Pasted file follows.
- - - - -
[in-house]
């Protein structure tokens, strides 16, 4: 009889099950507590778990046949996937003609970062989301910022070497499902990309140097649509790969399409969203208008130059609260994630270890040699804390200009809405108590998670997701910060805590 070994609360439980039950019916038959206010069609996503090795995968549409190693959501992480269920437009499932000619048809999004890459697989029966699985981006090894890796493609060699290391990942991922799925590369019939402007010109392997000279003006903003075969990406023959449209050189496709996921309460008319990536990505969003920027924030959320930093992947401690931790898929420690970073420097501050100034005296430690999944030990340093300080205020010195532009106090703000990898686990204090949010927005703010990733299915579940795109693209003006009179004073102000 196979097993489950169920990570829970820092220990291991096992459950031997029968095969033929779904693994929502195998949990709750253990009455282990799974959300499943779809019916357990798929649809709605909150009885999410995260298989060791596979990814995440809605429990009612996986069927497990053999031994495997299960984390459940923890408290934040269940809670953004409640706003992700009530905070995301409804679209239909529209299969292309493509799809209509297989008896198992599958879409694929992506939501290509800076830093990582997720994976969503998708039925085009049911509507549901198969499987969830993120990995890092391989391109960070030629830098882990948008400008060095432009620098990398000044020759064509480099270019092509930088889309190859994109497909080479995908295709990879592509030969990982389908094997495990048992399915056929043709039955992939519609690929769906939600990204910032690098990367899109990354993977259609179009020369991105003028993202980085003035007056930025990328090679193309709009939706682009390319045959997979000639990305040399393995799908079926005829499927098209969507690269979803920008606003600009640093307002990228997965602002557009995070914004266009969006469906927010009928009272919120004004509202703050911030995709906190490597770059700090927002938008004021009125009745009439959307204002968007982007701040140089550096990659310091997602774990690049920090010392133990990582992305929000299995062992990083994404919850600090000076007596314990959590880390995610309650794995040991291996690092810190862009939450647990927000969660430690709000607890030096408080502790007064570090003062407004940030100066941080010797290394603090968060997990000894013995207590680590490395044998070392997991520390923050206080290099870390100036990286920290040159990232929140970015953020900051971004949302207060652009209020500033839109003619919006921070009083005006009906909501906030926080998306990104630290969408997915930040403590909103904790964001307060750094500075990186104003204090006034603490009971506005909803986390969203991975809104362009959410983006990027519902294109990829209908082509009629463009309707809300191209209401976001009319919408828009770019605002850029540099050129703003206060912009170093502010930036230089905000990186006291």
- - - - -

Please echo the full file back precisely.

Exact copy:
[in-house]
């Protein structure tokens, strides 16, 4: 009889099950507590778990046949996937003609970062989301910022070497499902990309140097649509790969399409969203208008130059609260994630270890040699804390200009809405108590998670997701910060805590 070994609360439980039950019916038959206010069609996503090795995968549409190693959501992480269920437009499932000619048809999004890459697989029966699985981006090894890796493609060699290391990942991922799925590369019939402007010109392997000279003006903003075969990406023959449209050189496709996921309460008319990536990505969003920027924030959320930093992947401690931790898929420690970073420097501050100034005296430690999944030990340093300080205020010195532009106090703000990898686990204090949010927005703010990733299915579940795109693209003006009179004073102000 196979097993489950169920990570829970820092220990291991096992459950031997029968095969033929779904693994929502195998949990709750253990009455282990799974959300499943779809019916357990798929649809709605909150009885999410995260298989060791596979990814995440809605429990009612996986069927497990053999031994495997299960984390459940923890408290934040269940809670953004409640706003992700009530905070995301409804679209239909529209299969292309493509799809209509297989008896198992599958879409694929992506939501290509800076830093990582997720994976969503998708039925085009049911509507549901198969499987969830993120990995890092391989391109960070030629830098882990948008400008060095432009620098990398000044020759064509480099270019092509930088889309190859994109497909080479995908295709990879592509030969990982389908094997495990048992399915056929043709039955992939519609690929769906939600990204910032690098990367899109990354993977259609179009020369991105003028993202980085003035007056930025990328090679193309709009939706682009390319045959997979000639990305040399393995799908079926005829499927098209969507690269979803920008606003600009640093307002990228997965602002557009995070914004266009969006469906927010009928009272919120004004509202703050911030995709906190490597770059700090927002938008004021009125009745009439959307204002968007982007701040140089550096990659310091997602774990690049920090010392133990990582992305929000299995062992990083994404919850600090000076007596314990959590880390995610309650794995040991291996690092810190862009939450647990927000969660430690709000607890030096408080502790007064570090003062407004940030100066941080010797290394603090968060997990000894013995207590680590490395044998070392997991520390923050206080290099870390100036990286920290040159990232929140970015953020900051971004949302207060652009209020500033839109003619919006921070009083005006009906909501906030926080998306990104630290969408997915930040403590909103904790964001307060750094500075990186104003204090006034603490009971506005909803986390969203991975809104362009959410983006990027519902294109990829209908082509009629463009309707809300191209209401976001009319919408828009770019605002850029540099050129703003206060912009170093502010930036230089905000990186006291």